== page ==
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Keroack/My Turn: Health care overview

While I’ve spent considerable time in Franklin County in my two years as president of Baystate Medical Practices, I will step into a much more prominent role this July as the new CEO of Baystate Health. So I’d like to introduce myself, and share my perspective on the changing health care environment.

I grew up in Western Massachusetts and come from a medical family. My dad was an old-fashioned family doctor, with an office right in our house in East Springfield, and my mom was a nurse who trained at Springfield Hospital in the 1940s. I guess it is no surprise, then, that all four of my brothers and I went into medicine in diverse fields across New England.

I practiced as an infectious-disease specialist for 20 years, providing hospital care for patients with complex infections and helping a large practice of patients with HIV and AIDS manage what was then a devastating illness. As much as I loved caring for individual patients, I became increasingly engaged in the important work of making health care work better — improving quality and safety, and leading groups of physicians to better collaborate and provide better care.

Throughout my journey, I believe I have maintained a steady internal compass: What’s best for patients is what’s most important.

I am stepping into this leadership role at a time of unprecedented change in health care. While health care reform has had its bumps during implementation, we in Massachusetts have had a six-year preview of how near-universal coverage works; and even the most hardened skeptic would have to say it has been good for the commonwealth. It has also brought challenges for providers: Funding for the newly insured largely comes from squeezing reimbursements to hospitals and doctors, forcing us to manage costs more carefully than ever.

Still, we as an organization agree with the notion that everyone deserves access to good healthcare. We’re pleased to have settled contracts with the Massachusetts Nurses Association in two important areas of our system. And we are more committed than ever to a vibrant and well-coordinated system of care for our community, close to home, up and down the Pioneer Valley.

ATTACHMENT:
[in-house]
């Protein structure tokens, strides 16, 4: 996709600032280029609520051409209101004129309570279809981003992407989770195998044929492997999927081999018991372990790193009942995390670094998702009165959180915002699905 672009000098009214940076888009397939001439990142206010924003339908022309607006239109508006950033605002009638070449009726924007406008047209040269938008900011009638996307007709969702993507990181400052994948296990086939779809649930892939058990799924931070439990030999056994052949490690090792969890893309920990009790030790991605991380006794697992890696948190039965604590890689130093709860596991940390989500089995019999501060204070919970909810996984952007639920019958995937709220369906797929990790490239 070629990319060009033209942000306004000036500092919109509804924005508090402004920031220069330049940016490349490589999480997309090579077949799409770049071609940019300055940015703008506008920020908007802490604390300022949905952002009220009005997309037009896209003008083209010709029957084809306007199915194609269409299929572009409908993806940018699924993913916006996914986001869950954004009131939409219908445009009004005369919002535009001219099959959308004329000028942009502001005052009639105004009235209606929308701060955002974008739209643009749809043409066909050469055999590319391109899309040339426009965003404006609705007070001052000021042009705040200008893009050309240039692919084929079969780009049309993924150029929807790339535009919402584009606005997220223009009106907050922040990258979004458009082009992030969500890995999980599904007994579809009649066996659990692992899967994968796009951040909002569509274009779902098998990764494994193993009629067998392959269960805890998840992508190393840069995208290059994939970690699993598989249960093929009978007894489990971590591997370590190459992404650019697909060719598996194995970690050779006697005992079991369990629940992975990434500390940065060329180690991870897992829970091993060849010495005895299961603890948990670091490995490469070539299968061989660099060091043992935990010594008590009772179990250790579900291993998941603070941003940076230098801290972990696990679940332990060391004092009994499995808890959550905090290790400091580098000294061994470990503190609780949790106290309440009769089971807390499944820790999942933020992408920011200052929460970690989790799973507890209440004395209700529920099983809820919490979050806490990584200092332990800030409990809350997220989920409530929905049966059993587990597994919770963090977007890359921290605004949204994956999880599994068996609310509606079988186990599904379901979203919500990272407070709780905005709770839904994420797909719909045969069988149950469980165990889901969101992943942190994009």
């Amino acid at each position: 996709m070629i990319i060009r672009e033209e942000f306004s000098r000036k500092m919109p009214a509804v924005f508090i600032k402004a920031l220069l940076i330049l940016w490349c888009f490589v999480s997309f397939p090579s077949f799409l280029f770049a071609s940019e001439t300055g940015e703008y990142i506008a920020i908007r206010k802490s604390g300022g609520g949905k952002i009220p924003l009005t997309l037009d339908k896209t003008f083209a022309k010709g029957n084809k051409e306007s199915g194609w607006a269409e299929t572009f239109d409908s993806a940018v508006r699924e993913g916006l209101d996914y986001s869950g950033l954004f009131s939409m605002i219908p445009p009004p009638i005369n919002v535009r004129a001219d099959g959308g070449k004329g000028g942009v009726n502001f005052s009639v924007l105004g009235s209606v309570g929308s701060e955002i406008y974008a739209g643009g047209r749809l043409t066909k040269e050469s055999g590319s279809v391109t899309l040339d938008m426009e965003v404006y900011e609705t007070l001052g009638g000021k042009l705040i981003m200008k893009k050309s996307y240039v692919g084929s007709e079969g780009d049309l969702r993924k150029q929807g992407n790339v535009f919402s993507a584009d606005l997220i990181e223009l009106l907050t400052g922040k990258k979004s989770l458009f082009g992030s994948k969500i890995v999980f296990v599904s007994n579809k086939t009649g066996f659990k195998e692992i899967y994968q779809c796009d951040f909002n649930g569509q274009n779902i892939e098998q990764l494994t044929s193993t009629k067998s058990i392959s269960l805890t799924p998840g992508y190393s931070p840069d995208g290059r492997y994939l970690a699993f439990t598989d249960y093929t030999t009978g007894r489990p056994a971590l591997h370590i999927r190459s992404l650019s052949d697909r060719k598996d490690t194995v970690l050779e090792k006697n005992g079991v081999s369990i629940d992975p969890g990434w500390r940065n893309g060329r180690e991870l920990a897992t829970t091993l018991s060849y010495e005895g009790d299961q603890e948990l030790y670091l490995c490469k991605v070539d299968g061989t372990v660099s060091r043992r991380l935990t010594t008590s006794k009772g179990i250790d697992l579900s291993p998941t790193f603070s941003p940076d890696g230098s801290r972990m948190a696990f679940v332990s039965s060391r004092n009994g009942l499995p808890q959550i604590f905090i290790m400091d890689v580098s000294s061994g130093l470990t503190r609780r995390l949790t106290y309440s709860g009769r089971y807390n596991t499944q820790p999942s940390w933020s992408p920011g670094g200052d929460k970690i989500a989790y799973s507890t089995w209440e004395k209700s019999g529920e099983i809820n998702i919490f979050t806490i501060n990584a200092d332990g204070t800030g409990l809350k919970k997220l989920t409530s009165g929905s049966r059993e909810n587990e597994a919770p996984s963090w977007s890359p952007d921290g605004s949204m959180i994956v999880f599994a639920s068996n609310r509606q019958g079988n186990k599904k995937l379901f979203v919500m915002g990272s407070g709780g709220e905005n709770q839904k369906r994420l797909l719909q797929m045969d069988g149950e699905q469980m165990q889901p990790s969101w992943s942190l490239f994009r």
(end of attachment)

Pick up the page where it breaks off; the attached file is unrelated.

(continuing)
It’s a team approach — as we call it, an integrated system of care.

These days, primary care practices increasingly operate as “medical homes,” where clinicians team up with support staff to make sure that your care is coordinated — that all needed preventive care is provided and that chronic problems receive prompt and regular follow-up. This keeps people healthier and reduces the need for hospitalization.

Baystate’s community hospitals deliver a broad range of services with equivalent outcomes, lower costs and a better patient experience than larger hospitals. And when highly specialized care is required, Baystate Medical Center consistently ranks among the top teaching hospitals in America.

Contrary to some recent rhetoric, there is no plan to transfer patients to Springfield who don’t need to be there. Providing outstanding local care at our community hospitals and outstanding advanced specialty care in Springfield is the best way to use our limited resources. It’s best for patients, and it just makes sense.

That’s why we’ll continue to invest, here in Greenfield and across our system, from medical practices to community hospitals. At Baystate Franklin, the past few years have seen over $20 million in investments, and the recruitment of over 30 physicians and 15 advanced practitioners.

Recruitment or deployment from Springfield of additional hard-to-find specialists continues, and plans are advancing for a $25 million investment in new operating rooms at BFMC. Access to care at our Franklin County practices is among the best in our organization, and our providers here have earned recognitions for quality and safety that are the envy of colleagues at the other campuses.

As a not-for-profit organization, Baystate Health is driven first and foremost by its mission. A big part of that, these days, is contributing to the community by advancing health beyond the walls of the hospital or doctor’s office. For 2013, Baystate Franklin recorded $2 million in community benefit spending for the people of Franklin County. Our partners include the Franklin Regional Council of Governments, Community Action, the YMCA in Greenfield, United Way of Franklin County, Greenfield Community College, MotherWoman, Clinical & Support Options, The Literacy Project, and many more. I am particularly proud, today, of our partnership with local law enforcement and community leaders in tackling the growing problem of opiate abuse.

Even as we prepare to say goodbye to BFMC president Chuck Gijanto, whose leadership and contributions are widely recognized across the region, it’s clear that Baystate Health is not only here to stay in Franklin County — we’re here to grow, and we’re here to serve, and we’re here to transform and improve health care. I look forward to meeting many more of you in the weeks and months to come and to hearing from you about how we are doing and how we can work more closely together to advance this community’s health in the broadest sense of the word.

Dr. Mark Keroack is presently the executive vice president and chief operating officer of Baystate Health and president and CEO of Baystate Medical Center; as of July, he will be the health system’s new president and CEO.

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